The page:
General Motors today said it will cut more than 2,000 factory jobs because of slowing demand for cars but plans to invest $900 million to prepare for new products at three plants.
GM said it is eliminating the third shift at a Lansing, Mich., plant that makes the Chevrolet Camaro, Cadillac ATS and Cadillac CTS. The move affects 810 hourly jobs and 29 salaried positions, effective Jan. 16.
The Chevrolet Cruze plant in Lordstown, Ohio, will lose its third shift on Jan. 23. The cutback affects 1,202 hourly and 43 salaried jobs.
U.S. light-vehicle sales have dropped 0.3 percent this year, but car deliveries have slipped 9.7 percent. GM’s U.S. car sales off 7.5 percent this year, partly reflecting a pullback in daily rental shipments to focus on retail business.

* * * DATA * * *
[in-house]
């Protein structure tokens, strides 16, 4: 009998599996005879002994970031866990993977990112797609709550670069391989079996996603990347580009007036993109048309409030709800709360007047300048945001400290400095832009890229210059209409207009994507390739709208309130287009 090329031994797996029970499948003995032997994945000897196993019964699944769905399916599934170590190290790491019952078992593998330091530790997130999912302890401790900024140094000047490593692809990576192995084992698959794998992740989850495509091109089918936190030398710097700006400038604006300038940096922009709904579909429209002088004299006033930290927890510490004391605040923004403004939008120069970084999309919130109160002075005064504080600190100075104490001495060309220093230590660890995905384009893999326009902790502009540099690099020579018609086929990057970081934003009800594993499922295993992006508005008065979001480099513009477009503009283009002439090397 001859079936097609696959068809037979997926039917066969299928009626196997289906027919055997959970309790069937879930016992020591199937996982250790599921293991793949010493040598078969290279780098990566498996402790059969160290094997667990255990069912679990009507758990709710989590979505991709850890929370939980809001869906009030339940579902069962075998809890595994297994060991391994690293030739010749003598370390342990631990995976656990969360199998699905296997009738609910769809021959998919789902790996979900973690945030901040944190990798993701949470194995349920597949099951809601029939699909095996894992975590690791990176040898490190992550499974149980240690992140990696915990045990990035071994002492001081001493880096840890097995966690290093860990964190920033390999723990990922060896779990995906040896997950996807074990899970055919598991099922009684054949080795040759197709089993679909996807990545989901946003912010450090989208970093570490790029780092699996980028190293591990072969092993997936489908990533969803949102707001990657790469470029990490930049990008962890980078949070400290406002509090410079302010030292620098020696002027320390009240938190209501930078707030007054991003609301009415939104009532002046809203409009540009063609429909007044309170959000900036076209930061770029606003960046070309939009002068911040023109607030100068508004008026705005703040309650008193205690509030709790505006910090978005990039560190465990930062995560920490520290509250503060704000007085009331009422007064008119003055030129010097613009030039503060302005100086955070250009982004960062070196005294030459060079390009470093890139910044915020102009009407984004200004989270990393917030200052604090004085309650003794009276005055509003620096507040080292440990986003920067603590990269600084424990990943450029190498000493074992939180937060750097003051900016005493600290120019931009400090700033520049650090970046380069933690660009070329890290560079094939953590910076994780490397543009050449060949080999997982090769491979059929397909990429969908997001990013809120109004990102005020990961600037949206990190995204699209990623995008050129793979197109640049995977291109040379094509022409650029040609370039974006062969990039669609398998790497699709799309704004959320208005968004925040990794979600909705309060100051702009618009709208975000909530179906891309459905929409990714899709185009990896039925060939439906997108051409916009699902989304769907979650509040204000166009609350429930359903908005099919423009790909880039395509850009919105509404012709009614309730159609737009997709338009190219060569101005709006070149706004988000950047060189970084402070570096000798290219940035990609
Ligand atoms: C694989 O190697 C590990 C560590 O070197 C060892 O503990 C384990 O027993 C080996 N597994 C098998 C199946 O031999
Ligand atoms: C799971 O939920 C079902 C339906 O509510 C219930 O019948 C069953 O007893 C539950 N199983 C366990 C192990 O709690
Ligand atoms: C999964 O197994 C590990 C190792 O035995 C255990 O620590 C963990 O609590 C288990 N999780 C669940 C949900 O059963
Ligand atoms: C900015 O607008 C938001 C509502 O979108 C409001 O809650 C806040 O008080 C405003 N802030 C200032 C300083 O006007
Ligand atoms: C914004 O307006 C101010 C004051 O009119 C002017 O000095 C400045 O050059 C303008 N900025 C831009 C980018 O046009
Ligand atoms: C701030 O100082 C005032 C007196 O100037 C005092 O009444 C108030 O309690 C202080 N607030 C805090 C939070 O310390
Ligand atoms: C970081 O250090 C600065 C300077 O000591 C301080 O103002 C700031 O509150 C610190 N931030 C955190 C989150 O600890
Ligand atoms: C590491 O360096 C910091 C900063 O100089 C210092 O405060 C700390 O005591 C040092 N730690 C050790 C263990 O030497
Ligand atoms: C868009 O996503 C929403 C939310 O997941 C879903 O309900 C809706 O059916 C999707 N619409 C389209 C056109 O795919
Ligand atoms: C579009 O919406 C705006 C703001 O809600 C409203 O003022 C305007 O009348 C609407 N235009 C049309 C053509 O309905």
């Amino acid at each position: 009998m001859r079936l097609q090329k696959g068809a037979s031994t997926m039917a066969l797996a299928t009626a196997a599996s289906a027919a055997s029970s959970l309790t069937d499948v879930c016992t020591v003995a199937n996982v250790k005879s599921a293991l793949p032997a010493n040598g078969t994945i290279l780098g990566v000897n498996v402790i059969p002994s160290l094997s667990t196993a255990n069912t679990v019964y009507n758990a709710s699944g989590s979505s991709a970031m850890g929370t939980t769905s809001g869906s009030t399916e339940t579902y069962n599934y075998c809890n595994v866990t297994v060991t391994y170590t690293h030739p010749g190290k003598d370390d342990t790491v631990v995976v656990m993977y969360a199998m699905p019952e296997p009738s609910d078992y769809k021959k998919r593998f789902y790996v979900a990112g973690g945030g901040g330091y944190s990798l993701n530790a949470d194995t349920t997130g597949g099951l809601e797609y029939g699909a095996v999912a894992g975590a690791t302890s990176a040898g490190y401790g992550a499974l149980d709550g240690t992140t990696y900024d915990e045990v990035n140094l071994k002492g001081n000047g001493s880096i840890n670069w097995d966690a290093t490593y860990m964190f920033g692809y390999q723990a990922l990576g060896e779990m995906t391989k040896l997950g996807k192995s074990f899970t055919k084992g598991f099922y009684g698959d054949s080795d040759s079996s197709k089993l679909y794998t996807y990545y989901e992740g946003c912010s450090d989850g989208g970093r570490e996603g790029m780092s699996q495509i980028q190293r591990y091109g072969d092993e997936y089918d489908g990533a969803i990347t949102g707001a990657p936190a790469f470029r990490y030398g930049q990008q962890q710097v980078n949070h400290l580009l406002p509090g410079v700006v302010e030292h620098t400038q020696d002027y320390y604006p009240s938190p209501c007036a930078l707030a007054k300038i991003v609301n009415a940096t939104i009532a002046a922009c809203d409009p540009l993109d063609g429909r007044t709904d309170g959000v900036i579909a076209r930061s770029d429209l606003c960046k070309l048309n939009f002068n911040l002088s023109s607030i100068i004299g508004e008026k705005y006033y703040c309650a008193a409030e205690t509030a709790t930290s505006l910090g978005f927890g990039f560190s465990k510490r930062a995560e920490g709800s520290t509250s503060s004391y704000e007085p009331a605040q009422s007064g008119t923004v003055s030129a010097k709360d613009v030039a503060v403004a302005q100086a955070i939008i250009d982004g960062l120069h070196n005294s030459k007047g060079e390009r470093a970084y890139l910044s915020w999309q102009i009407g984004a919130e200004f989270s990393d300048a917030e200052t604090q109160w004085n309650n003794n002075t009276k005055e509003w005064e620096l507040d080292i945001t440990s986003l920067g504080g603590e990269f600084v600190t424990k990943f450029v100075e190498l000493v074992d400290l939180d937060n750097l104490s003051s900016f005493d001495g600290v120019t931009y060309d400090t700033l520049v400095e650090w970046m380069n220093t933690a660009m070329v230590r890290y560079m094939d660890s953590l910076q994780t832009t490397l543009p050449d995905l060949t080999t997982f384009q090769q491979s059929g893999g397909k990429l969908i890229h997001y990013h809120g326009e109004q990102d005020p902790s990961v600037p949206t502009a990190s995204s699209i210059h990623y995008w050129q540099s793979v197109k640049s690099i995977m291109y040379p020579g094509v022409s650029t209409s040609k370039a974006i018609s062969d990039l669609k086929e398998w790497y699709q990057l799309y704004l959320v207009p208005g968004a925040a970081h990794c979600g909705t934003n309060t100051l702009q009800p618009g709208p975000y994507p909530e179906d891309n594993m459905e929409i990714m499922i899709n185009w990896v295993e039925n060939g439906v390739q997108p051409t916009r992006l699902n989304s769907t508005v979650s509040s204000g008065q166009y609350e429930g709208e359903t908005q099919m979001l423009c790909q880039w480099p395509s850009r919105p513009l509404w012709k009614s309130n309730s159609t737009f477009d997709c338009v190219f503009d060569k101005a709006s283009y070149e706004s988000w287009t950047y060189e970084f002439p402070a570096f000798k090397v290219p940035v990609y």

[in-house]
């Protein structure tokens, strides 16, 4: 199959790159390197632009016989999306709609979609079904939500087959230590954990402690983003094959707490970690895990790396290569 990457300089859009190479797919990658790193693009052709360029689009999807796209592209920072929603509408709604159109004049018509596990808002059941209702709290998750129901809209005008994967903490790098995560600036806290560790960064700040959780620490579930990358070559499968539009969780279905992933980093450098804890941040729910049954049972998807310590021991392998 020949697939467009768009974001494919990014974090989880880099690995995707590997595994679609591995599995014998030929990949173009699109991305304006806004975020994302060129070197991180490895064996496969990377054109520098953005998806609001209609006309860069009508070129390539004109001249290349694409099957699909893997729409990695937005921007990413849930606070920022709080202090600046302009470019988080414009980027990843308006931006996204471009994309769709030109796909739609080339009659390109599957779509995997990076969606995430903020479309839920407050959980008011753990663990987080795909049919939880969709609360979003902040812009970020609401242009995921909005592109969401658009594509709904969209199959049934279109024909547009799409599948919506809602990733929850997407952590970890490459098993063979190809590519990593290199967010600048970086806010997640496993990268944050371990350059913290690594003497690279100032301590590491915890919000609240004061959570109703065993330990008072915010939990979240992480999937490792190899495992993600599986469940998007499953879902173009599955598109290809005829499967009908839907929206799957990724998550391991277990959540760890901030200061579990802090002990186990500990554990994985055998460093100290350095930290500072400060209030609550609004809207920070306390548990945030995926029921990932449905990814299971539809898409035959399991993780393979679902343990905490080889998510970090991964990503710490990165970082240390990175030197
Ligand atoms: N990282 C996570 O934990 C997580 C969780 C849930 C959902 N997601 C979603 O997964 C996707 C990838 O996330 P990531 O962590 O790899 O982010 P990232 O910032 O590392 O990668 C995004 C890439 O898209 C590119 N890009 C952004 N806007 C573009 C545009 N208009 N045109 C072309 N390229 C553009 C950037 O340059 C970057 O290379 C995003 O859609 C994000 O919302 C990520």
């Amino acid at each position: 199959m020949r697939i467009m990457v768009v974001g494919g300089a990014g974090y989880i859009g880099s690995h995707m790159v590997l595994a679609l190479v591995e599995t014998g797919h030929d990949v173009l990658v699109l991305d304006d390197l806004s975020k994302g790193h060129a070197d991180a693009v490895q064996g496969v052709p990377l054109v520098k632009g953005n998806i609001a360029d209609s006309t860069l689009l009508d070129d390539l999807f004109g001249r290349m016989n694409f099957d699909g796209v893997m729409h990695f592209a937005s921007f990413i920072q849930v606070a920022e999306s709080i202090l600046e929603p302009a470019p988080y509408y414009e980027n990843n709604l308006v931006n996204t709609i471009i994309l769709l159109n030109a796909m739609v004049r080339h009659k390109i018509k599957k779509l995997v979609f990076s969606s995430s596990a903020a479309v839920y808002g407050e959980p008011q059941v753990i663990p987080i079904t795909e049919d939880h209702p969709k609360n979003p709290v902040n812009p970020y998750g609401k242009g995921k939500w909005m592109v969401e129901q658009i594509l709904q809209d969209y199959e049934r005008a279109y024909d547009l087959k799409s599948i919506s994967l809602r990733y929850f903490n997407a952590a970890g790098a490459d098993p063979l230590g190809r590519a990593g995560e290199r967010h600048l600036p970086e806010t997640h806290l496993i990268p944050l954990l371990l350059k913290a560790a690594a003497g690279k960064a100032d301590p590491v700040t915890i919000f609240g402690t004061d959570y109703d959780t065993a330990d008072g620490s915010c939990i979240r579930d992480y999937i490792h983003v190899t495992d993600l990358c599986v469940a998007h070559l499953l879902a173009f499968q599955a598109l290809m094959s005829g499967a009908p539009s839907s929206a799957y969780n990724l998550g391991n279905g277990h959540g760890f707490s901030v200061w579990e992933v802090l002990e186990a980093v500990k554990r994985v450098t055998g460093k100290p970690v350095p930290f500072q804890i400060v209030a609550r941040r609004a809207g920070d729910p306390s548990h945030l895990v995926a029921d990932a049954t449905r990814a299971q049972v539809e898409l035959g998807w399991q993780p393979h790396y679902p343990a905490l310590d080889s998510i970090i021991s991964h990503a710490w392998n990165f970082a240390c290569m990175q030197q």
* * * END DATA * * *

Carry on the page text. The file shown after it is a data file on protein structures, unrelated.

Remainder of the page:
GM had more than 100 days’ supply of all four nameplates as of Nov. 1, according to the Automotive News Data Center. A spokesman said the decision relates to the U.S. market’s shift toward light trucks and was not connected to Tuesday’s presidential election. Labor laws require companies to give at least 60 days’ notice for mass layoffs.
At the same time, GM said planned investments at three plants will retain 784 jobs in Ohio, Michigan and Indiana for work on undisclosed new products. The company said it will spend $668 million at its Toledo Transmission Operations plant in Ohio, $211 million at the Lansing plant that’s losing its third shift and $37 million at a metal-casting plant in Bedford, Ind.